In 1968 the Home received another anonymous gift - of £100,000 - with the instruction that £20,000 was to be spent on essential repairs and the rest invested.
One of the improvements was the erection of a covered way, so that patients and staff were protected from the elements when going from one part of the Home to another. The glass-walled corridor was opened on 24th July 1970 by Paul Dean, M.P., Parliamentary Undersecretary in the Department of Health and Social Security.
In July 1970 the Army Benevolent Fund (A.B.F.) presented the Home with a minibus, so that those residents who were not bedridden could enjoy day trips out. Three years later the A.B.F. enabled the minibus to be traded in for a larger coach designed to take wheelchairs.
Between 1980 and 1986 the A.B.F. paid for the wards to be modernised and the orderlies' rooms to be refurbished. Fire doors and alarm systems were fitted to meet with regulations. In 1981 Cardinal Hume unveiled a plaque in acknowledgement of the financial help provided to the Home by the A.B.F.
In 1982 an ambulance with a hydraulic lift was acquired, which enabled wheelchairs to be loaded into the vehicle more easily. This, too, was a gift from the A.B.F.
In 1986 work began to convert the Memorial Cloister, which overlooked the Courtyard Garden, into a dining hall (usually all meals were served on the wards from trolleys). The project, including furnishings and fittings, was entirely funded by Ronald Gerard, O.B.E., at a cost of £56,000. Mr Gerard himself opened the Hall on 19th November 1987.
By the end of the 1990s the Sisters of Charity had gradually handed over the management of the Home to a Board of Trustees. The convent closed in 2002 and the remaining nuns moved to other convents.
In July 2003 ex-servicewomen were admitted to the Home for the first time.
In April 2006 the vacant convent premises were converted into the John Poland Rehabilitation Unit. Named after a former chairman of the Board of Trustees, it contains seven small apartments and provides intermediate care for ex-service personnel. A well-equipped physiotherapy room on the ground floor is available for use by all residents.
In 2008 the Lord Mark Wing opened. It contains 18 beds, bringing the bed complement of the Home to 68.
A Day Care Support service was established in 2009 to provide assistance for those who wished to remain in their own homes, but nonetheless needed a little support.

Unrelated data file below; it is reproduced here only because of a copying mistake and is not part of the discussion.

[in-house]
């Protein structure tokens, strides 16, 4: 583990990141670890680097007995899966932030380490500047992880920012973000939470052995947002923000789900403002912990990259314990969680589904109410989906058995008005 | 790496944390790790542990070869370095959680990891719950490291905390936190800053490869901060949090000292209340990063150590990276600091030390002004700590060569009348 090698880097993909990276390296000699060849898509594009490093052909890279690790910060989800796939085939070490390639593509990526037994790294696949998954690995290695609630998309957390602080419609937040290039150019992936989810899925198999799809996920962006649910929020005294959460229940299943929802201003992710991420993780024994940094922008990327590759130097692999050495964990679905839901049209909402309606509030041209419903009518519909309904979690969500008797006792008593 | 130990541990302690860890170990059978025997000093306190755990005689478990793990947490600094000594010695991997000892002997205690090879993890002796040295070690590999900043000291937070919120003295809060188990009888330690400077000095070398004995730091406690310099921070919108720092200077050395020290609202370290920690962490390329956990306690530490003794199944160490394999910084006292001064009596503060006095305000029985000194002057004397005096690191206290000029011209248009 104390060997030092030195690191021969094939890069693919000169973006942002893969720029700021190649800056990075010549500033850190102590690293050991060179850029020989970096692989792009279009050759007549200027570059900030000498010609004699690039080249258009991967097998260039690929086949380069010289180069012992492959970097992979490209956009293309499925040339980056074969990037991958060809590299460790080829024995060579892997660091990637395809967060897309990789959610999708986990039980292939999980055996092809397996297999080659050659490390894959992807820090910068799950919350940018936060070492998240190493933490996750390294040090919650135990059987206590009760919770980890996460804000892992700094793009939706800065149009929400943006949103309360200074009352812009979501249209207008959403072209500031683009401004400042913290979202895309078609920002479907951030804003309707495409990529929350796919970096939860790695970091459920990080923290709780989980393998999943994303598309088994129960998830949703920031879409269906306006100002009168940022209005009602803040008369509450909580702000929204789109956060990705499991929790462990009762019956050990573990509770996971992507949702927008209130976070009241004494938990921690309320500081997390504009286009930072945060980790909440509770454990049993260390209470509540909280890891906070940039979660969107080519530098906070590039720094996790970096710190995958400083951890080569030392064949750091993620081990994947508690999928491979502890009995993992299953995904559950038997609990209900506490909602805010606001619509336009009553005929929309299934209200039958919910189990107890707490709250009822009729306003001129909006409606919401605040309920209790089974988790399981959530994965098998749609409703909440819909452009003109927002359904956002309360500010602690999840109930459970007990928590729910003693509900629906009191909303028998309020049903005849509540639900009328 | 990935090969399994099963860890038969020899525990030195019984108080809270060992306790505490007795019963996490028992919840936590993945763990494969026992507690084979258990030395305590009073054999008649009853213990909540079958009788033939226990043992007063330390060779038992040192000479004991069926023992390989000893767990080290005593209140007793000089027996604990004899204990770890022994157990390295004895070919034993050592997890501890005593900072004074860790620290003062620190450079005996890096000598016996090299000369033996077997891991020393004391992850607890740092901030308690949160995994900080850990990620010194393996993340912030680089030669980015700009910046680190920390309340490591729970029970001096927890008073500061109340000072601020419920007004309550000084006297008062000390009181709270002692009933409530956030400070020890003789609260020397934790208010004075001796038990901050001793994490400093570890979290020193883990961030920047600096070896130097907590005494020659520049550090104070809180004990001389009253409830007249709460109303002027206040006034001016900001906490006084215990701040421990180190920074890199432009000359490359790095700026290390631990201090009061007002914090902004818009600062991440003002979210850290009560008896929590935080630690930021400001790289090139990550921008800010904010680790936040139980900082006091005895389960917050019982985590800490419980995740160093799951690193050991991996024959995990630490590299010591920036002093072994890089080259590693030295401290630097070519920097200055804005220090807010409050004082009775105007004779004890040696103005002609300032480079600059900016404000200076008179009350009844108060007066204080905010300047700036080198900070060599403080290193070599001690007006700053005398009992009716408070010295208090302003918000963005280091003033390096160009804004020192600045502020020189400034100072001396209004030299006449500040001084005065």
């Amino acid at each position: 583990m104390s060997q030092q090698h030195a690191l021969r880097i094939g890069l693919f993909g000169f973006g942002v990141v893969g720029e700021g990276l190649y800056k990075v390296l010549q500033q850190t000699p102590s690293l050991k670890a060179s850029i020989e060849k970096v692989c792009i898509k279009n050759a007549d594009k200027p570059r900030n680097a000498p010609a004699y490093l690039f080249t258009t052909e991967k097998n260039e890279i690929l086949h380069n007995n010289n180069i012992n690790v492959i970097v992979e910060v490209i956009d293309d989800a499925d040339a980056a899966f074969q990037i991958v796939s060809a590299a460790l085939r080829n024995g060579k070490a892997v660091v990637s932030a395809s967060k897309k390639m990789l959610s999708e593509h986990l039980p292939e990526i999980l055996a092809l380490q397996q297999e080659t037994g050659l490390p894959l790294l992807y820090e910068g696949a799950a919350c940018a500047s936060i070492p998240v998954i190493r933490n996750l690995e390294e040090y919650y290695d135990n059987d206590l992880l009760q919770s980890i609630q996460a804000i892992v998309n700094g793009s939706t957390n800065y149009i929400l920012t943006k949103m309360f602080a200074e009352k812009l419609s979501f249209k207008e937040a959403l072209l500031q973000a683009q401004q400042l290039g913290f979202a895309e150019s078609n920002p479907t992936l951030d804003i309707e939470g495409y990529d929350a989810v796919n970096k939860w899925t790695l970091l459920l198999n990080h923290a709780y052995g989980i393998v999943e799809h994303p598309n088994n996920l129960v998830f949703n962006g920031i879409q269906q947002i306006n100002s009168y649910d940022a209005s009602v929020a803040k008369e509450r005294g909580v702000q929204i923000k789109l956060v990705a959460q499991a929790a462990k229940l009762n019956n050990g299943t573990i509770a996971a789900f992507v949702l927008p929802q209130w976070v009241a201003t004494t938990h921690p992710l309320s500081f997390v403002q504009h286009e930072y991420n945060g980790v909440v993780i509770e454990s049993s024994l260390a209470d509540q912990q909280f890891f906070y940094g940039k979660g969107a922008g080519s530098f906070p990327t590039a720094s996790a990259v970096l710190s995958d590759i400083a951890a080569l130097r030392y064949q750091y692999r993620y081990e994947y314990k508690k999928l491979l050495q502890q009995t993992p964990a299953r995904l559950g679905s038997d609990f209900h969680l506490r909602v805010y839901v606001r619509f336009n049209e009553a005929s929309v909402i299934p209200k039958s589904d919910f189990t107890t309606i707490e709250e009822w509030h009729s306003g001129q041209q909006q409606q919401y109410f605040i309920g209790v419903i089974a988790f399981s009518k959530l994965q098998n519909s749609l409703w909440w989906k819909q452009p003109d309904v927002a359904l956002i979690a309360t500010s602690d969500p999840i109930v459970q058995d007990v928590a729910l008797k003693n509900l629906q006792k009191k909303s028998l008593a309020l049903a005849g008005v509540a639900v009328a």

Present status (February 2015)
The Home is still operational and consists of three units.
The main unit - St Thomas, St Joseph and the Ronald Gerard Hall - contains 41 beds for physically frail residents, usually aged over 65 years. Patients requiring palliative care are also admitted from the local hospice.
The second unit - the John Poland Rehabilitation Unit - provides rehabilitation and therapies to enable disabled people, aged from 18 years onwards, to regain independence.
The third unit consists of the Lord Mark and General Leask Wing, named after two former Trustees, Lord Mark Fitzalan Howard and Major General Anthony Leask. It has 18 beds for physically disabled residents who, despite being wheelchair-bound, like to enjoy some independence. The Wing has its own kitchen, dining room and lounge.
|N.B. Photographs obtained in April 2008
The entrance to the Home.
The chapel is to the left of the entrance driveway. It was dedicated to the memory of Lt. David Kerr, the son of Major General Lord Ralph and Lady Anne Kerr.
The low-level building on the right-hand side of the entrance, with signage and flags.
|References (Accessed 31st January 2015)
(Author unstated) 1918 Care of the wounded. British journal of Nursing, 25th May, 365.
Kerr C 1928 Chapter IX St David's Home. Memoir of a Sister of Charity (Lady Etheldreda Fitzalan Howard). New York, Benziger Brothers.
Watson L 1988 The Story of St David's: The Ealing Home for Disabled Ex-Servicemen, 2nd edn. Self-published.